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The Battalion

The Student News Site of Texas A&M University - College Station

The Battalion

The Student News Site of Texas A&M University - College Station

The Battalion

Texas A&M utility Gavin Grahovac (9) throws the ball during A&Ms game against Georgia on Friday, April 26, 2024, at Olsen Field. (CJ Smith/The Battalion)
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Texas A&M University System Chancellor John Sharp attends the Class of 1972 50-year reunion in Kyle Field on April 20, 2022.
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A fighter jet squadron flies over during the National Anthem before Texas A&M’s game against Arkansas at Olsen Field on Saturday, May 18, 2024. (Chris Swann/The Battalion)
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For the second time in three seasons, No. 3 national seed Texas A&M baseball will host the Bryan-College Station Regional, where it’ll...

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Beekeeper Shelby Dittman scoops bees back into their hive during a visit on Friday, April 5, 2024. (Kyle Heise/The Battalion)
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Kennedy White, 19, sits for a portrait in the sweats she wore the night of her alleged assault inside the Y.M.C.A building that holds Texas A&M’s Title IX offices in College Station, Texas on Feb. 16, 2024 (Ishika Samant/The Battalion).
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Farewell from the graduating Battalion staff of 2024
Farewell from the graduating Battalion staff of 2024
The BattalionMay 4, 2024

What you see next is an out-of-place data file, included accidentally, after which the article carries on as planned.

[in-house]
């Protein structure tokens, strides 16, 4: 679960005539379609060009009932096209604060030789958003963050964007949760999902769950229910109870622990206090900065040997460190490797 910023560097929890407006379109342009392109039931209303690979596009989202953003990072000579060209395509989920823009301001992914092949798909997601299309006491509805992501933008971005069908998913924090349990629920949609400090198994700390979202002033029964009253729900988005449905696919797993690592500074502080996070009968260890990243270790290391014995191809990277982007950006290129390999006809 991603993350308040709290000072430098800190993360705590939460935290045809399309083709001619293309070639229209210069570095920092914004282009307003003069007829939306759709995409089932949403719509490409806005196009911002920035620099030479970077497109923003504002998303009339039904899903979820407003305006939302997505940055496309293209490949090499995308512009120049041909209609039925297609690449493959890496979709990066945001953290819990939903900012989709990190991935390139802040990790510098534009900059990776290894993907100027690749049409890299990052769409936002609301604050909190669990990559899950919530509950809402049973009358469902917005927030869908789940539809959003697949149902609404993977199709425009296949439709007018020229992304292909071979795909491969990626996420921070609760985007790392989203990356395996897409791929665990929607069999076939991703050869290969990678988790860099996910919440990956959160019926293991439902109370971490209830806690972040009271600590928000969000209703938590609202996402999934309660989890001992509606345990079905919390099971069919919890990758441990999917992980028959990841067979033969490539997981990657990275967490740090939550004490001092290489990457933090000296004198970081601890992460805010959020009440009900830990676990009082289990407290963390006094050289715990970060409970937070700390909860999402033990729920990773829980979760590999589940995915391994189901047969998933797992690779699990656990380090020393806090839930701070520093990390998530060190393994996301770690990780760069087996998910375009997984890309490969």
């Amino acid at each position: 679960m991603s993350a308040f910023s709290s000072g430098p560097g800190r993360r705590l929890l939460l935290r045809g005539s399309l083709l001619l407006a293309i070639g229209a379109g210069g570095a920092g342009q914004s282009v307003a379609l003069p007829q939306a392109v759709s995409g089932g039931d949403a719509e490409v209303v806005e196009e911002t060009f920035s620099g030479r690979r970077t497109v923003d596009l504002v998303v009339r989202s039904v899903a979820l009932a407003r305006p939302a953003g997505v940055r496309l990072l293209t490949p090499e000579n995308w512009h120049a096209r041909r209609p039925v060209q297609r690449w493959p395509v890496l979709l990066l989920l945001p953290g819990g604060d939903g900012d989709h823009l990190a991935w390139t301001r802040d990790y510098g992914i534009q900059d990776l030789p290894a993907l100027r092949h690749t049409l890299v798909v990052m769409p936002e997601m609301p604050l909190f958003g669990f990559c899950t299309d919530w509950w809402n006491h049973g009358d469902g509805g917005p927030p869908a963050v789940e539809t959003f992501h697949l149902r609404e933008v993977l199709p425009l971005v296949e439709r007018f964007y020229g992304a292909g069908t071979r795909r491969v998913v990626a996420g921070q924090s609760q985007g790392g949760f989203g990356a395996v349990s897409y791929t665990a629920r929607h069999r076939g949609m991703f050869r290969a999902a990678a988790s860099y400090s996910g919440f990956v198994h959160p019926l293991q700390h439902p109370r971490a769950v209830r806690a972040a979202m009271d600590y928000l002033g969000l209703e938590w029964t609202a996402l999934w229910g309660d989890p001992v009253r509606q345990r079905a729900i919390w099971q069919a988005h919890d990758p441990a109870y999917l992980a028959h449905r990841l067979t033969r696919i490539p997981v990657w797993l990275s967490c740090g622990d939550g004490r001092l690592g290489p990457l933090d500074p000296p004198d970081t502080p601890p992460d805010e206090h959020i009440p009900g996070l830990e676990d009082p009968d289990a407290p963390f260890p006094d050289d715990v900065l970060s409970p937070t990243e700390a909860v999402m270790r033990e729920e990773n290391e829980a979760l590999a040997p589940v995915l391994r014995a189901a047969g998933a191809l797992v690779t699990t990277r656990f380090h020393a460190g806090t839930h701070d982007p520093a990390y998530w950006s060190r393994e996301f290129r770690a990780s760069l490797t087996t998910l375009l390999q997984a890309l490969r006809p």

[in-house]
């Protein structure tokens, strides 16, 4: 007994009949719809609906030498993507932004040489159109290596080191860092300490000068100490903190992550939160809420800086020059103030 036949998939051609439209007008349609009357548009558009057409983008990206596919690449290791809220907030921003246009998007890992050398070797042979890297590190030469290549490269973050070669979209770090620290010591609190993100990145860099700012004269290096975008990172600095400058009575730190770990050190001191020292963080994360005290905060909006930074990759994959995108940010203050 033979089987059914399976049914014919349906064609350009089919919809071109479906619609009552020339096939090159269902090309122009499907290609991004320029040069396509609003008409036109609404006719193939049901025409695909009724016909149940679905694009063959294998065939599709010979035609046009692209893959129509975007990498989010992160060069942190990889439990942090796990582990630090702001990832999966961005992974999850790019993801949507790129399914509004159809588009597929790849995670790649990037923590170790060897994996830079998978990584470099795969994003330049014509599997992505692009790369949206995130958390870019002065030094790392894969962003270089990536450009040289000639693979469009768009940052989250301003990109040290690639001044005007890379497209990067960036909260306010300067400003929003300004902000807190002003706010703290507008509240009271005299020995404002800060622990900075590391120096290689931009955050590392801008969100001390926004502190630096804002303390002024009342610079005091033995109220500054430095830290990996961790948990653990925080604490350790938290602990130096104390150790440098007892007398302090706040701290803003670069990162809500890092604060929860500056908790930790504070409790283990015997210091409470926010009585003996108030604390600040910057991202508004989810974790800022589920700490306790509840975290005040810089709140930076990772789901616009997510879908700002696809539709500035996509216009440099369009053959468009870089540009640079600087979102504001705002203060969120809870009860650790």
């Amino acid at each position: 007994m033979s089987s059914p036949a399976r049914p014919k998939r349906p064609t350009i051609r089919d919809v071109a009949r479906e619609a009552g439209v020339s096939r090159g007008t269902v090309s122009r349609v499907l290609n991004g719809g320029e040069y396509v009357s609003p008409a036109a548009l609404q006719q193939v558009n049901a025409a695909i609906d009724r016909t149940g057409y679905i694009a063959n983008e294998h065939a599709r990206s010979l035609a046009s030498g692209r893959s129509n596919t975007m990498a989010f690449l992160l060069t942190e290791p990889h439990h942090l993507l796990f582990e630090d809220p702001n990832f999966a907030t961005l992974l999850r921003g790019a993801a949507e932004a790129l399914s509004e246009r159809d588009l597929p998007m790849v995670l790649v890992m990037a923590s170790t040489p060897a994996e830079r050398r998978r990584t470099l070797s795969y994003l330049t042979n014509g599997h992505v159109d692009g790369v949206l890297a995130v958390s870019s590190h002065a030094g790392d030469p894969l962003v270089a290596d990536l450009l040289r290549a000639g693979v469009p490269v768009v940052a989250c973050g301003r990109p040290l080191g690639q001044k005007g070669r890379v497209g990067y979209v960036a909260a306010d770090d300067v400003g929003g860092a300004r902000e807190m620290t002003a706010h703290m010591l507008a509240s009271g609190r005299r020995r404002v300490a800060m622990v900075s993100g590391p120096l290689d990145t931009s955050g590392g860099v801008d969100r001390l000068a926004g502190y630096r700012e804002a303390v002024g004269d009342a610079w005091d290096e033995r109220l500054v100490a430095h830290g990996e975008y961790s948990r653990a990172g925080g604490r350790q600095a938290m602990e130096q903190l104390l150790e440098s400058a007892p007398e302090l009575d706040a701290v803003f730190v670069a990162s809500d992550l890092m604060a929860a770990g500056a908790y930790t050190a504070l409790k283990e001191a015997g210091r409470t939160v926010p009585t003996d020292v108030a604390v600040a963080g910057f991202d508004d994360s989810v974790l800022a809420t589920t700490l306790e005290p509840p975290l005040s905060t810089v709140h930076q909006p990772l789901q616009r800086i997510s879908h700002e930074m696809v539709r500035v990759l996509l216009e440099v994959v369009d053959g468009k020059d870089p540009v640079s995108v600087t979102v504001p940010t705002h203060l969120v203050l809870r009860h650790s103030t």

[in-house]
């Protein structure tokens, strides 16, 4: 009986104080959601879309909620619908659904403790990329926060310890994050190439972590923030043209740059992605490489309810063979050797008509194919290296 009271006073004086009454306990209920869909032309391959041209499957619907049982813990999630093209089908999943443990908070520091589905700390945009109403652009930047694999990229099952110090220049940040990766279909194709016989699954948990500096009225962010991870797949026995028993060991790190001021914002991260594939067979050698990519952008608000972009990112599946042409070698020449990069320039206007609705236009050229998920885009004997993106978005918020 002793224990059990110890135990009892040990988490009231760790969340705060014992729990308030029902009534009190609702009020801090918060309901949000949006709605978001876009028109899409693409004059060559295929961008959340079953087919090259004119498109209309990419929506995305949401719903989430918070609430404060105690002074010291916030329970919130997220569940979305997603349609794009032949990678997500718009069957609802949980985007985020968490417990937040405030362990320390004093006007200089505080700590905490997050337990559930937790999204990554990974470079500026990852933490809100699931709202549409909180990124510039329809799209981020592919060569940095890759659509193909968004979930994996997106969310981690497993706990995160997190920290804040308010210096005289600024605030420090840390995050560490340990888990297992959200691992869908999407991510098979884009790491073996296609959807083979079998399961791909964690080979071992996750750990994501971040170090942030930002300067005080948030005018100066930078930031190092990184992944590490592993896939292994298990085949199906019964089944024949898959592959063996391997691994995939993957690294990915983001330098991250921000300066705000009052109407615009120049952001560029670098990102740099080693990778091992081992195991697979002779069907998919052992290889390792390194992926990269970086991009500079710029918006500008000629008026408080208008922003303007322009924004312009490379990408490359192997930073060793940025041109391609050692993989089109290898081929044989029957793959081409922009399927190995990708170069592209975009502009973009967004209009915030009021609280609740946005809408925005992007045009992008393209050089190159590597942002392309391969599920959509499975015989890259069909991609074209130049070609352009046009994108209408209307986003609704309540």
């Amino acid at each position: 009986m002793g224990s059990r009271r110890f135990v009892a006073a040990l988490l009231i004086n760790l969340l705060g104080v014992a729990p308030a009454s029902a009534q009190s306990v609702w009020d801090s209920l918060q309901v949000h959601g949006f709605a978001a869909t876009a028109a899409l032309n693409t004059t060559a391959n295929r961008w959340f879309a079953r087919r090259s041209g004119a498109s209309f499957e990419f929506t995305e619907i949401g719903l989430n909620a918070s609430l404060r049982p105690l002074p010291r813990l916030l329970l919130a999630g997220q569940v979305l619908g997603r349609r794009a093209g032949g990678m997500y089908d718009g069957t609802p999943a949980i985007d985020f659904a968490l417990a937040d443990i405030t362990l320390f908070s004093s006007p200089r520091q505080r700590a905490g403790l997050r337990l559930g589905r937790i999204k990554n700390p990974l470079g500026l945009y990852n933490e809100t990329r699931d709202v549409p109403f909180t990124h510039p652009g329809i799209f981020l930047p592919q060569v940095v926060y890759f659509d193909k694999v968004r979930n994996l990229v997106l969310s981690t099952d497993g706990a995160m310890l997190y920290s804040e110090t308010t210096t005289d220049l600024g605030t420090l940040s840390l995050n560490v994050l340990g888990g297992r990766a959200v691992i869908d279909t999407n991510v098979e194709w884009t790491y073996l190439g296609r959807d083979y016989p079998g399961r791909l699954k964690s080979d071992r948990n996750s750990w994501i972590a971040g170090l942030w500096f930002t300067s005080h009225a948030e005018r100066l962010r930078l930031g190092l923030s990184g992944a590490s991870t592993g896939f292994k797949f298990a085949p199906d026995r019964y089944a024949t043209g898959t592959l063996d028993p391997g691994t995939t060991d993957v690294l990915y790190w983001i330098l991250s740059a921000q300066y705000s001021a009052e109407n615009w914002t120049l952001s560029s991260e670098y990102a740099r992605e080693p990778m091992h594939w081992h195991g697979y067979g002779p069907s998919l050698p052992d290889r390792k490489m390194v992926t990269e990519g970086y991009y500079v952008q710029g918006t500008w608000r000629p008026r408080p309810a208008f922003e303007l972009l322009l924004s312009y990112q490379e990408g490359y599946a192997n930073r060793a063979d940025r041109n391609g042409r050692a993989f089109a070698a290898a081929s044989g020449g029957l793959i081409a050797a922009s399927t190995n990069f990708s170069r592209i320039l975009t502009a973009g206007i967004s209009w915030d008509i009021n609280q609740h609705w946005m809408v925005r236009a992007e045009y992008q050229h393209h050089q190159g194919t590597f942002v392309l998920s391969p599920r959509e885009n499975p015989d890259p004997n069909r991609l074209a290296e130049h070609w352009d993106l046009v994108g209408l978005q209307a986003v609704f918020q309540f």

Water-only campaign draws student ministry

Water a basic necessity to sustain life is something that the majority of people are fortunate enough to have access to on a daily basis. Yet, 783 million people around the world go without clean water every day.
The Wells Project at Texas A&M encourages students to do something to change this statistic and end the global crisis.
The Wells Project is a student organization with a sole purpose to provide a source of clean drinking water to people who lack access to such necessities. It is a group of 109 students who work with Living Water International, who share the same goal as The Wells Project.
Both organizations are faith-based, non-profit organizations whose mission is to accommodate safe drinking water effectively and efficiently to developing countries. A&Ms branch of The Wells Project mainly funds the drilling of water wells in the African country of Rwanda.
In the efforts to raise money for the extensive project, The Wells Project is putting on the 10 Days campaign. Beginning Oct. 10, The Wells Project is asking students and faculty to join them in fasting any drink that is not water for 10 days. The group is asking participants to donate whatever money they would have spent on coffee, soda, energy drinks or any other non-water beverages to the campaign.
Conor Barry, sophomore English major and member of The Wells Project, said even the smallest donation could make the difference with helping with the global water crisis.
A one dollar donation gives a person access to clean water for an entire year, Barry said. Lets say you donate $10 during the 10 days, that is either 10 people that have water for a year or one person that has clean water for 10 years. It is just cool when you can actually think of that impact that you are having.